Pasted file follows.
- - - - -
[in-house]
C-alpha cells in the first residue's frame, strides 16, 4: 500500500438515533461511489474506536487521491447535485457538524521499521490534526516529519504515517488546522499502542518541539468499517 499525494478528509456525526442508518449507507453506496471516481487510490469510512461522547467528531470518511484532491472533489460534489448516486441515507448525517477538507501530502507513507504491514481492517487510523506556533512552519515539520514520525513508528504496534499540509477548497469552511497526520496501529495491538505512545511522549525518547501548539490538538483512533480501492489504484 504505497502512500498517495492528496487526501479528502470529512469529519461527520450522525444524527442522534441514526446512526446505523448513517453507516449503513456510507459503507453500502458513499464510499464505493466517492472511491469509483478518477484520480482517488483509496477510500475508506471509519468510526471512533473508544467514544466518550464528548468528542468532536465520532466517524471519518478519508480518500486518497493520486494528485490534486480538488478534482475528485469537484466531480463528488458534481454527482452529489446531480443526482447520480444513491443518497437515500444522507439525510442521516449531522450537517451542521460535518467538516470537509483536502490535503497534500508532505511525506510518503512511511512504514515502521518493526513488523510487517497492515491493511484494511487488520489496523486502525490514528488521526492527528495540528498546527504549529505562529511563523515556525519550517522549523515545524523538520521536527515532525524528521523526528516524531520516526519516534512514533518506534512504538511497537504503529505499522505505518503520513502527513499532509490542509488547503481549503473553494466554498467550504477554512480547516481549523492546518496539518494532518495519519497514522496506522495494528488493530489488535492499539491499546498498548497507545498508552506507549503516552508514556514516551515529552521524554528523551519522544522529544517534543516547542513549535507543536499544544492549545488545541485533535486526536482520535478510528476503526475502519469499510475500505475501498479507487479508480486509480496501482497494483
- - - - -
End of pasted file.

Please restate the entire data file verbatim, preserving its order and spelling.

[in-house]
C-alpha cells in the first residue's frame, strides 16, 4: 500500500438515533461511489474506536487521491447535485457538524521499521490534526516529519504515517488546522499502542518541539468499517 499525494478528509456525526442508518449507507453506496471516481487510490469510512461522547467528531470518511484532491472533489460534489448516486441515507448525517477538507501530502507513507504491514481492517487510523506556533512552519515539520514520525513508528504496534499540509477548497469552511497526520496501529495491538505512545511522549525518547501548539490538538483512533480501492489504484 504505497502512500498517495492528496487526501479528502470529512469529519461527520450522525444524527442522534441514526446512526446505523448513517453507516449503513456510507459503507453500502458513499464510499464505493466517492472511491469509483478518477484520480482517488483509496477510500475508506471509519468510526471512533473508544467514544466518550464528548468528542468532536465520532466517524471519518478519508480518500486518497493520486494528485490534486480538488478534482475528485469537484466531480463528488458534481454527482452529489446531480443526482447520480444513491443518497437515500444522507439525510442521516449531522450537517451542521460535518467538516470537509483536502490535503497534500508532505511525506510518503512511511512504514515502521518493526513488523510487517497492515491493511484494511487488520489496523486502525490514528488521526492527528495540528498546527504549529505562529511563523515556525519550517522549523515545524523538520521536527515532525524528521523526528516524531520516526519516534512514533518506534512504538511497537504503529505499522505505518503520513502527513499532509490542509488547503481549503473553494466554498467550504477554512480547516481549523492546518496539518494532518495519519497514522496506522495494528488493530489488535492499539491499546498498548497507545498508552506507549503516552508514556514516551515529552521524554528523551519522544522529544517534543516547542513549535507543536499544544492549545488545541485533535486526536482520535478510528476503526475502519469499510475500505475501498479507487479508480486509480496501482497494483